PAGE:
If you want to lower the spindle for example then for the lower set of legs they must be lengthened. For the upper set of legs they must be shortened by the same amount. Or is the upper tripod not fixed firmly to the shaft between the two tripods but allowed to slide up and down the pole so that it is only it's X and Y position that is important. This is what is done on a Tetrapod where I think the shaft it help vertical bya conventional x,y stage.

>Two possibilities spring to mind. One is a gear/pulley system that would drive both screws from the same motor. Remember...their distance is fixed, only their angle changes. With the right geometry, some gears could be made to mesh over a reasonable set of angles.

They would have to be plain pulleys rather than toothed not a good CNC solution. As for meshing gears the angle would be far more than reasonable.

>A simpler and more obvious way to do it might also be a "flex shaft" feeding both screws. I think there'd be a lot of backlash in a system like this, but nevertheless it would drive both screws at once, with a minimum of fuss.

Then you need a gearbox to produce two flexible shafts.

Replace impossible with impractical.

Graham

keithorr
01-11-2004, 03:54 PM
Hadn't been reading this thread until today. Instead of moving the workpiece, consider this approach.

http://www.mmsonline.com/hsm/hsmevent/dm2bmach.html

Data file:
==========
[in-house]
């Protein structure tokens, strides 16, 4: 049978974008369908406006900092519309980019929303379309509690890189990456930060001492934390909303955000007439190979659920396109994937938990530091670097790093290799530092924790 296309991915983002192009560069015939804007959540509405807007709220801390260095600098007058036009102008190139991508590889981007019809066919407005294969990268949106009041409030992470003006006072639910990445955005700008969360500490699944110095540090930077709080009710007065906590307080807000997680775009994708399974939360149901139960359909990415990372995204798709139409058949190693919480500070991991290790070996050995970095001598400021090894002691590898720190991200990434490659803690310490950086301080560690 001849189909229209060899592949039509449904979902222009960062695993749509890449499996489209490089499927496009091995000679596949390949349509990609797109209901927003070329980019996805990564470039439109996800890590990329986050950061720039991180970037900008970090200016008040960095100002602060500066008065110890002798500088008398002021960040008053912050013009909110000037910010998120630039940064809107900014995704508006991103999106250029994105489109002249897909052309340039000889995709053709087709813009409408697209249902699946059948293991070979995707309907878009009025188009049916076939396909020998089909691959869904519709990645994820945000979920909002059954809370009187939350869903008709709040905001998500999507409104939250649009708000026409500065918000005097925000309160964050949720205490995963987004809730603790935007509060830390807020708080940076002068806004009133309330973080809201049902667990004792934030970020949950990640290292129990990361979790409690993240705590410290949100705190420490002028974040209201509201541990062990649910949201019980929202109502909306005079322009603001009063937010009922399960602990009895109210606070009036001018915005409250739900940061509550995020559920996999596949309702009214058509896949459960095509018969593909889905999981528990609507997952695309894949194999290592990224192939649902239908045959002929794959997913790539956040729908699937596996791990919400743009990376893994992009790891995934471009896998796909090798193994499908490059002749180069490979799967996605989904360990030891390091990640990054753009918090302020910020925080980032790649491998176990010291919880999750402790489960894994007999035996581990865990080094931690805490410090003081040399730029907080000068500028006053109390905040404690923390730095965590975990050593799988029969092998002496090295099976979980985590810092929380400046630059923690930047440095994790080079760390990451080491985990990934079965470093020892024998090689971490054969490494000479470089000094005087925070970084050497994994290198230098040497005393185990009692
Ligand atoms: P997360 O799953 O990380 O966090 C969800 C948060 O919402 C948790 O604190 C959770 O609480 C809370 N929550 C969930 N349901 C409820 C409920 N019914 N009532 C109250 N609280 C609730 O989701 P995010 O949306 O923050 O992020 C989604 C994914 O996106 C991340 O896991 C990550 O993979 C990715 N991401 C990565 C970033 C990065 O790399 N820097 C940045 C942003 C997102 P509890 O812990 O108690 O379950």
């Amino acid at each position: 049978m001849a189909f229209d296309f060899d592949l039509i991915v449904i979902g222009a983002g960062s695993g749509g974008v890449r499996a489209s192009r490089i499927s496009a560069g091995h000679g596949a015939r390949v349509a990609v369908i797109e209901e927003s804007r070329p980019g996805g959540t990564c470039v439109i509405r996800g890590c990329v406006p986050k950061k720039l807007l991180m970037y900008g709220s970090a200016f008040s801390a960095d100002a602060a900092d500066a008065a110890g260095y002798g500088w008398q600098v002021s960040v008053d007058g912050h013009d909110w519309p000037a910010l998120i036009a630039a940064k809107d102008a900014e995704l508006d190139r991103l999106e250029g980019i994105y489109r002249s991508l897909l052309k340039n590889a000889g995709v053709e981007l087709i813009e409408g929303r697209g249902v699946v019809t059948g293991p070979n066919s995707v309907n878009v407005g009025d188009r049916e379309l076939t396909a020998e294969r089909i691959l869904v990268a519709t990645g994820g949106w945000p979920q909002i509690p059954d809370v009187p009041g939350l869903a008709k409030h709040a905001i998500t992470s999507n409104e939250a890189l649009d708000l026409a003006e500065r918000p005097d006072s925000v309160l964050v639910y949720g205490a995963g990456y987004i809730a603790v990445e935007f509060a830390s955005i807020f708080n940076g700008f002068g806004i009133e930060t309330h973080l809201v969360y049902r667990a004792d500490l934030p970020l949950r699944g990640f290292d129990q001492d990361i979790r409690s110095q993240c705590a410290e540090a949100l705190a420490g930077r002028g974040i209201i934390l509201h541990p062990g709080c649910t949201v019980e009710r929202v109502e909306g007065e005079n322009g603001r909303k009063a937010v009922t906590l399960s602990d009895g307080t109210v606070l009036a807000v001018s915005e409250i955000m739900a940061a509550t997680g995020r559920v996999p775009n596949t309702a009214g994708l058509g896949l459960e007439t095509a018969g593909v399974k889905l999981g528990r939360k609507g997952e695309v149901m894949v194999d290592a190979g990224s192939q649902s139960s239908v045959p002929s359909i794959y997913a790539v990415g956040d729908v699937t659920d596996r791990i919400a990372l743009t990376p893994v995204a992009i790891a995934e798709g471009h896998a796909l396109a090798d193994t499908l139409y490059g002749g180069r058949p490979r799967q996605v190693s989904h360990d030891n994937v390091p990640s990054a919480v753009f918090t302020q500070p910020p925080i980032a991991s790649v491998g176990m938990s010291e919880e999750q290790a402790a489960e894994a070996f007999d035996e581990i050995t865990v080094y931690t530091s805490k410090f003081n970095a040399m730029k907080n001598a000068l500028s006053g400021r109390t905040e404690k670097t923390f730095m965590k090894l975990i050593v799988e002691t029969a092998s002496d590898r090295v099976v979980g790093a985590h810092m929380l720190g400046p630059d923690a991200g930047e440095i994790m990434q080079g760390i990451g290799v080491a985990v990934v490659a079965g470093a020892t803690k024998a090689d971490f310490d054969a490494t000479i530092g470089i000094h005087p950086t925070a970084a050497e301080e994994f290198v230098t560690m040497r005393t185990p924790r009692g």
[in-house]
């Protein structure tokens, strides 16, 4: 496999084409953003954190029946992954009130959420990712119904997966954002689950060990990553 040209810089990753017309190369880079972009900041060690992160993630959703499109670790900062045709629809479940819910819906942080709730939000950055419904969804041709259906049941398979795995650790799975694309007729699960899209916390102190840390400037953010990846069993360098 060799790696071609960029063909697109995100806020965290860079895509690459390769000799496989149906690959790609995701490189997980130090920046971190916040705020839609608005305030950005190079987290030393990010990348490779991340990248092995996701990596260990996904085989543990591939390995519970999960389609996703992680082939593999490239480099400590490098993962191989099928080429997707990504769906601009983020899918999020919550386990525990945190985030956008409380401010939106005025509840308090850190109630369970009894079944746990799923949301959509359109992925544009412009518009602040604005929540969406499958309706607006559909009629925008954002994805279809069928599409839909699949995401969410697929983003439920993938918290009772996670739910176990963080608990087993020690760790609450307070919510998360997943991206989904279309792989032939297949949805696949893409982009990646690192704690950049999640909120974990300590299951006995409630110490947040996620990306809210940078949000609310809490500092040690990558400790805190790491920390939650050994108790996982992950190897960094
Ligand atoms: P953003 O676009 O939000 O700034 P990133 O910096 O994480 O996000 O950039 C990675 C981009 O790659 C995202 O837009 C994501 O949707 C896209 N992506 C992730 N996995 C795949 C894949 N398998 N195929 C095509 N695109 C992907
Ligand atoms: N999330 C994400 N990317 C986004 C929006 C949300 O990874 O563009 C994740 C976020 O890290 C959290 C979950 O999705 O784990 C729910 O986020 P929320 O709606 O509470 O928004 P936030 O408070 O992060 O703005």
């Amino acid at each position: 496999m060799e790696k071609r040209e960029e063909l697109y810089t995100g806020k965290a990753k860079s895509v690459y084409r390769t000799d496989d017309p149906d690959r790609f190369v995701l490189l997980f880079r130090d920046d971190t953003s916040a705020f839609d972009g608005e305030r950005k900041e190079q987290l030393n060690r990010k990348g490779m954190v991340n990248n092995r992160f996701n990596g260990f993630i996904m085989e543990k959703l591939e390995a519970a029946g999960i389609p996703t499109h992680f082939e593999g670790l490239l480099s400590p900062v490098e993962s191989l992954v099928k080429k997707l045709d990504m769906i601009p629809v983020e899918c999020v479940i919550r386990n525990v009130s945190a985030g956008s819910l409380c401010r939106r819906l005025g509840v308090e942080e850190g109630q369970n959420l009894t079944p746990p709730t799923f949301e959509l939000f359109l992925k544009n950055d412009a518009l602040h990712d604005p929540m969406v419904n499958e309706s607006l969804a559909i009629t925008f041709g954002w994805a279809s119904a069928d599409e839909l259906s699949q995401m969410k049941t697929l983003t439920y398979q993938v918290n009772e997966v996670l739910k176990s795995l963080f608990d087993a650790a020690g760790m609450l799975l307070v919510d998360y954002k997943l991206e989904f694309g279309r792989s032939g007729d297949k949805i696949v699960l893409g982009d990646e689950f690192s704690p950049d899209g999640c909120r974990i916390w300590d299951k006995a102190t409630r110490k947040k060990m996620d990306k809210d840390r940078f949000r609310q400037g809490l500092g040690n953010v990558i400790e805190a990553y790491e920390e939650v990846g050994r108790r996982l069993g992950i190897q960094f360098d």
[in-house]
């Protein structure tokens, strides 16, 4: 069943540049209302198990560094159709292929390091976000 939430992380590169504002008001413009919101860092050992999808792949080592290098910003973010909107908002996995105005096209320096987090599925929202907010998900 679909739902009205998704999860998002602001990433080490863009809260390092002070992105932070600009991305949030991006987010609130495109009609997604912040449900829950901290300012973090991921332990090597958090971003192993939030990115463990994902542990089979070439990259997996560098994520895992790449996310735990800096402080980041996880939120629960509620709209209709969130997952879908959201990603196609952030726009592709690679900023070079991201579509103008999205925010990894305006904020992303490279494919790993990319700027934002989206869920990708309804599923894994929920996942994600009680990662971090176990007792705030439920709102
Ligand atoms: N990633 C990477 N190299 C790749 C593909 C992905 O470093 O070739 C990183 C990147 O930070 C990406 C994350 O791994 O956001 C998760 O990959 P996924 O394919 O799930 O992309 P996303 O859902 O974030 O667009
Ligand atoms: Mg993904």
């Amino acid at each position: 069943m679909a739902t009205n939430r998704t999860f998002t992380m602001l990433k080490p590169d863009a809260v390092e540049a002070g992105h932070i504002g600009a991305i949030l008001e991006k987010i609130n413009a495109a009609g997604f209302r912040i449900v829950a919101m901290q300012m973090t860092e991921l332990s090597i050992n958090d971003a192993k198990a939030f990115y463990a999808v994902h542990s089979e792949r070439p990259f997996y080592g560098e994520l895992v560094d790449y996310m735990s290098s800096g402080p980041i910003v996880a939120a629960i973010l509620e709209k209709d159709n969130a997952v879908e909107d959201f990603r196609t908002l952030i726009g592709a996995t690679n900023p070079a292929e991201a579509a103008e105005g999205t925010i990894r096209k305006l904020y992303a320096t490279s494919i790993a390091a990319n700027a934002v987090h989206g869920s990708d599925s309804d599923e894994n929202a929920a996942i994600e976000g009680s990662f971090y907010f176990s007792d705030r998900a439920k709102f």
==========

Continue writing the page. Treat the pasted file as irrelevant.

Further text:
sbrpollock
01-13-2004, 02:15 AM
Chuck:

Concerning the problem of driving two struts from the same motor:

This seems like the perfect application for the alternate geometry you mentioned earlier in this thread, I think you called it the "HexaGlide" in post #44 of this thread.

Leave the strut length fixed (and equal) and attatch the ends of each pair of upper and lower struts to a common actuator. You will have three acuators in a horizontal plane, each pointing toward the center of the machine. On the end of each of these actuators will be two struts (an upper strut and a lower strut). All three of the upper struts will meet in the center above the horizontal plane and all three of the lower struts will meet in the center below the horizontal plane.

Just imagine the machine in the picture in post #59 of this thread with solid, equal length struts. Each pair of struts connected to a single actuator sticking horzontaly out of each of the three corners of the machine.

This method might solve a couple of problems such as the need for fancy ball joints for the struts to go through. I would think some simple heim joints would work well.

Pat, the sober pollock

foamcutter
01-13-2004, 11:17 PM
sbrpollock,
Actually that may be a very good idea. I have been leaning toward trying the Hexaglide because of the idea I think it would be easier to construct. Would transmit screw error less than actuators that shorten and lengthen directly I think. Build the trolly rails out of C channel with the screw down the center and roller blade bearings to run on. Also use square aluminum stock to machine out nice little universal joints using skate bearings to swivel on. I was also thinking about running the trolly rails out from the center on a triangle or hexigon configuration instead of parrallel to each other to make calculations for control software easier. One could actually build it with six trollys and rails and use belt or gear drive to run two trollys the same if you wanted to have just the 3 axis machine and be able to expand to the five axis later with six motors and controllers.